In fact, just the opposite may be happening.
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Without Ingenix, insurance companies needed to find a new basis for determining what to pay for different medical procedures and devices. Increasingly, they are turning to the Medicare fee schedule as a new baseline.
“What’s wrong with that?” you might ask. If Medicare is the Government’s payment benchmark, why shouldn’t it also be relevant in the private insurance industry? There are two separate but related reasons why this shift has such a profound impact on consumers.
First, even with the alleged gaming of Ingenix’s database numbers by UnitedHealth, the UCR for private insurance companies still tended to be higher than the Medicare fee schedule, at least with respect to prosthetic billing codes. So as shown in the example above, when Haphaestus billed WorldBest for Athena, he received a higher payment for her claim than for Zeus’s, despite the fact that the Ingenix database numbers may have been manipulated. Taking away Ingenix and replacing it with Medicare actually saves private insurers money, while increasing the difference between the prosthetist’s private fee and the amount he got paid.
Second, the private insurance industry and employers have persistently shifted costs towards consumers over the last decade. When I owned my own prosthetic facility, most out-of-network plans had 80/20 coinsurance and deductibles of $1,000 or $1,500. Today, more and more plans have 7o/30, 60/40, or even 50/50 coinsurance with deductibles of $3,000 or higher.
So, let’s turn back to Haphaestus and Athena. Haphaestus continues to bill WorldBest $22,500 as his private fee for her prosthesis. WorldBest’s UCR, which used to be $22,500 because it relied on Ingenix, is now $15,000 because WorldBest has decided that the Medicare fee schedule will be its new benchmark. (We will ignore the reality that some private insurers will adopt Medicare as the benchmark, and then set the UCR as some percentage below that fee schedule, since that’s even more depressing for me to contemplate than the recent football result discussed at the beginning of this post. However, that does go on.) In the earlier example, Athena’s financial liability was limited just to coinsurance and deductible. Now you have to add onto that amount a huge difference in the overall level of reimbursement by WorldBest.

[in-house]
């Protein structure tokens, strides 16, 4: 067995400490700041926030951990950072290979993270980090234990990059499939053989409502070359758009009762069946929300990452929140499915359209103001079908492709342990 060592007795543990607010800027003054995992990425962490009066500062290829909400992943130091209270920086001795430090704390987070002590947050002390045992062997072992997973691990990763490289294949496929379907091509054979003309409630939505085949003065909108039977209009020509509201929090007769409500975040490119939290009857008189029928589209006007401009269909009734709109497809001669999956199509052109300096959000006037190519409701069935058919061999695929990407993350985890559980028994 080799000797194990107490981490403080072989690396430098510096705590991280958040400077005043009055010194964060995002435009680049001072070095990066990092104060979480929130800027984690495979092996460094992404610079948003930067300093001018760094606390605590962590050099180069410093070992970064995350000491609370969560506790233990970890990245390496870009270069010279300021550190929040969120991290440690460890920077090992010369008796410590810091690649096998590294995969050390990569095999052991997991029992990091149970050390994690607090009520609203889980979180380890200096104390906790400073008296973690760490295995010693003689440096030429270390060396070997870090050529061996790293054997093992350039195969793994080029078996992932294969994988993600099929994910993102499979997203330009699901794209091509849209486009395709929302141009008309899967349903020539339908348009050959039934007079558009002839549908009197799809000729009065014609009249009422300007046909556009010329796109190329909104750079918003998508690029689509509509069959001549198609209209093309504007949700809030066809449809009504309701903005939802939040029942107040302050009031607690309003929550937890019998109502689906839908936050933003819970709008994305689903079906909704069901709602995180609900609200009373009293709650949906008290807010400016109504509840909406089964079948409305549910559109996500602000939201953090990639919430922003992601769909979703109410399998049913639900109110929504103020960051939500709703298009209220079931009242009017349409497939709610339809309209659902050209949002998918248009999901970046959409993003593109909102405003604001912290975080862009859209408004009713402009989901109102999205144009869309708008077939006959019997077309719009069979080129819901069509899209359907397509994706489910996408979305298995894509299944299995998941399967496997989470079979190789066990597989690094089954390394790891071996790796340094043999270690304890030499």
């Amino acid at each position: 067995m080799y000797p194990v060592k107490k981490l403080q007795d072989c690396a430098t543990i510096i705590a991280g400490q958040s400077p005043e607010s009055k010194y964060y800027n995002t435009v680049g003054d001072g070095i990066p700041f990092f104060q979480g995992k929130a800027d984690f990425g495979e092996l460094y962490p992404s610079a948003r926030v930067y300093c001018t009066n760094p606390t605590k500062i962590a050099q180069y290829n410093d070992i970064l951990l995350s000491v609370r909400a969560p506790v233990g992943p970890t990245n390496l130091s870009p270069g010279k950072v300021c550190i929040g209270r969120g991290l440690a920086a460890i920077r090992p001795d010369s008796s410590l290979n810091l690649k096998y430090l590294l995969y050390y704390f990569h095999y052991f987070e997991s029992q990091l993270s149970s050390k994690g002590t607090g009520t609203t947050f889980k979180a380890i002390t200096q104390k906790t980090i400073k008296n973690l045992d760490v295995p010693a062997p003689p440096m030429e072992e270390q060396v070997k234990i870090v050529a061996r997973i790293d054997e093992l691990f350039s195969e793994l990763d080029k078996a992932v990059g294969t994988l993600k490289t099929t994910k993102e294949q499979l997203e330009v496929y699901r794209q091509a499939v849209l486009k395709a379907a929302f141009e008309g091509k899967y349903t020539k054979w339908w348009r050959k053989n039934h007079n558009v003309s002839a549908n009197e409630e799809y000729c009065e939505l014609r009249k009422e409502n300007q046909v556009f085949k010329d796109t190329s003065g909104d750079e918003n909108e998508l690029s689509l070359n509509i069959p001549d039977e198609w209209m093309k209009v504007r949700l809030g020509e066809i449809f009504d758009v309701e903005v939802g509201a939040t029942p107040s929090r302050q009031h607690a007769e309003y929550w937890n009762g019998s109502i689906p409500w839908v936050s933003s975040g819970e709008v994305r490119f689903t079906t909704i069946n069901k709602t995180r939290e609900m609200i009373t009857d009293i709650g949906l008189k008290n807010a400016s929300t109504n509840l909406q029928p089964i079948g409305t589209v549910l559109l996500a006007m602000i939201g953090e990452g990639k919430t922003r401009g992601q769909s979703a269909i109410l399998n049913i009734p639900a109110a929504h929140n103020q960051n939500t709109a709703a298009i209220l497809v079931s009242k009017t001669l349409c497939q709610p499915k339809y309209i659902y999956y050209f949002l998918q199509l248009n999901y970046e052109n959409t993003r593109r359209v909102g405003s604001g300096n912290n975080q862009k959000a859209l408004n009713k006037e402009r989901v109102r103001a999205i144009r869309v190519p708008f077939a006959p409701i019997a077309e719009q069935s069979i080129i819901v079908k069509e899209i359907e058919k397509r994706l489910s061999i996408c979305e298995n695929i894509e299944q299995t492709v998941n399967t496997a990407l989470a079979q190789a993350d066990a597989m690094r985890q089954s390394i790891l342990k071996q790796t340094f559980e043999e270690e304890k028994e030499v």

And with the move towards increased consumer cost-sharing that Athena’s employer, Gods of Olympus, Inc., has embraced as a way to keep premiums from climbing even higher than they already are, Athena’s coinsurance and deductible are now substantially higher than they were in the first example, above. Bottom line for Athena: the difference between what Haphaestus billed and what he got paid by WorldBest is substantially larger than before, and Athena is the person who has to make up that difference. Where Athena might have previously owed $1,500 or $2,000 in coinsurance/deductible costs, now she could owe $6,000-$7,000 plus the much larger remainder left over from the delta between Haphaestus’s private fee and WorldBest’s reimbursement.
To top it all off, Athena really wouldn’t have any way of knowing this was going to hit her checkbook, because insurance companies aren’t in the habit of publishing their reimbursement rates for medical device codes. So Athena isn’t even aware that WorldBest’s UCR may have dropped 20% or 30% year over year, leaving her with sudden and completely unexpected greater financial exposure to Haphaestus.
Unless Athena read less is more. Which would teach her that (a) the Giants are better than the Patriots right now, and (b) insurance victories often aren’t at all what they seem.
*It is a normal business practice for out of network physicians and prosthetists to bill private payers more than they bill Medicare for the same service/device, so if you’re questioning whether that’s sinister or illegal, it’s not. It’s simply a reality of the health care market.